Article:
-- Biographical sketch

-- Chronology

-- Awards and Honors

-- University of Hawaii Endowment


-- Personal Stories

-- Genealogy

-- Wife Ellyn Lo Fong

-- Becoming American Video

Business & Political Endeavors

-- Senate Tribute booklet

-- Finance Factors History Video

-- Hawaii Congressional Papers

-- Senator Fong's Plantation & Gardens


-- Funeral

---- Eulogies

-- Letters

---- Newspaper tributes

---- Senator Akaka

---- President G. W. Bush

---- President G. Bush

Photo Gallery

-- Senator Fong's History

-- Friends and Family

-- Memorabilia

Articles / Resources


Senator Hiram L. Fong

First Asian American elected to the U.S. Senate

Political Career

Hawaii Territorial Legislature 1938-1954

                        1944-1948 Serves as Vice-Speaker of the House of Representatives

                        1948-1954 Serves as Speaker of the House of Representatives

In 1938, three years after returning from law school Hiram Fong became involved in local politics. As president of the newly formed Kalihi Community Club, a neighborhood improvement association, he was already active in his district. His previous campaign experience working for Mayor Fred Wright and Patrick Gleason also influenced his decision to seek public office. On August 5th  he announced that he would run for the House of Representatives from the Fifth District. The district would have six elected House members and ran from Nuuanu Avenue to Kahuku excluding the town of Kailua . Hiram Fong ran on the slogans “Vote for a lawyer to make laws for the good of the people” and “local boy makes good.” In his first bid for public office, he drew the second largest number or votes in the district and was elected with four other Republicans and one Democrat. He continued his political career serving as Vice-Speaker and later Speaker of the Territorial House of Representatives until being defeated in the Democratic party sweep in 1954.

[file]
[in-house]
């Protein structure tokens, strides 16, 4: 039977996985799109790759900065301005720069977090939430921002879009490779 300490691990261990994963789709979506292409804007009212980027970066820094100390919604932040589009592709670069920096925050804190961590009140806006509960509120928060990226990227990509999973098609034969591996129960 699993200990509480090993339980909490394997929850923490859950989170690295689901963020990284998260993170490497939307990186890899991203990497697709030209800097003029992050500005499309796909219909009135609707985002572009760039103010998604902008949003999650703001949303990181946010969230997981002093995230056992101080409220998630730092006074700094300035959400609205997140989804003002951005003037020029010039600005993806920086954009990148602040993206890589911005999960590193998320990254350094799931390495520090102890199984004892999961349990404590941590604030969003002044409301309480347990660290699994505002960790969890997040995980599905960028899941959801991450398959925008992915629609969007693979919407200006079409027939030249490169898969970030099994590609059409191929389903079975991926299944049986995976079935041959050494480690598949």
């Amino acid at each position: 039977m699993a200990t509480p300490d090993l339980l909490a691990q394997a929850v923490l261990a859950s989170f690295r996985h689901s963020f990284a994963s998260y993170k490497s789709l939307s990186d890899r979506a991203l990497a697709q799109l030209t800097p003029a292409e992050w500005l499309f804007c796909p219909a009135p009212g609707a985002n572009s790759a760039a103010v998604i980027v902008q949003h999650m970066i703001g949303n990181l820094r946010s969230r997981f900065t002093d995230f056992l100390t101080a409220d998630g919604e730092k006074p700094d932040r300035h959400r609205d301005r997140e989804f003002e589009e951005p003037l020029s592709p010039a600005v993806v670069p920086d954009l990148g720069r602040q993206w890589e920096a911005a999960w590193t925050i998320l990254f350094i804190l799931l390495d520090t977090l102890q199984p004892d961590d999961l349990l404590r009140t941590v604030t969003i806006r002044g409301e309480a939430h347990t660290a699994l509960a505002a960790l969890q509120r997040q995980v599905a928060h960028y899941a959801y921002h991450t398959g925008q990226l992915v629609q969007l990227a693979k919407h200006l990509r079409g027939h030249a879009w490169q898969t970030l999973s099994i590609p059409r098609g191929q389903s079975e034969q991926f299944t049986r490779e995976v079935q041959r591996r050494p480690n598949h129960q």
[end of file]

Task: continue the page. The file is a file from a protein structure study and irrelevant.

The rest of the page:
United States Senate   1959-1977                

In August, 1959 Hawaii became the 50th state to join the Union . To represent the new state, elections were held for its first congressional delegation. Hiram Fong, with the urging of friends, decided to run for one of two U.S. Senate seats. His defeated opponent in that election was Frank Fasi, later to be elected Mayor of the City and County of Honolulu . The other Senator elected was Oren E. Long, a former Governor of the Territory of Hawaii . Prior to their swearing in on the Senate floor, the decision of who was to serve the longer term as Senior Senator was decided. By pulling the longer straw, Hiram Fong became the Senior Senator from Hawaii . He would be re-elected twice over opponents Thomas Gill and Cec Heftel. Senator Fong has been the only Republican to win election to the Senate seat from Hawaii and served his state for seventeen years in Washington .

Highlights of his Congressional career

Civil Rights Act of 1960, 1964, and 1968

Voting Rights Act of 1965

Immigration Reform Act of 1965

Repeal of the Emergency Detention Provisions of the Internal Security Act that allowed the US to set up relocation camps for Americans of Japanese ancestry

GI and Job Training Act

Sea Grant College Act

Elementary and Secondary Education Act

Health Professions Education Act

Funding for the East-West Center at the University of Hawaii

Solar Energy Research Act of 1974

National Energy Research and Development Policy Act of 1974

Japan-US Friendship Act of 1975

Commissioner on Revision of the Federal Court Appellate System    Commission, 1975

Favorite Son candidate for President of the United States at the 1964 & 1968 GOP conventions


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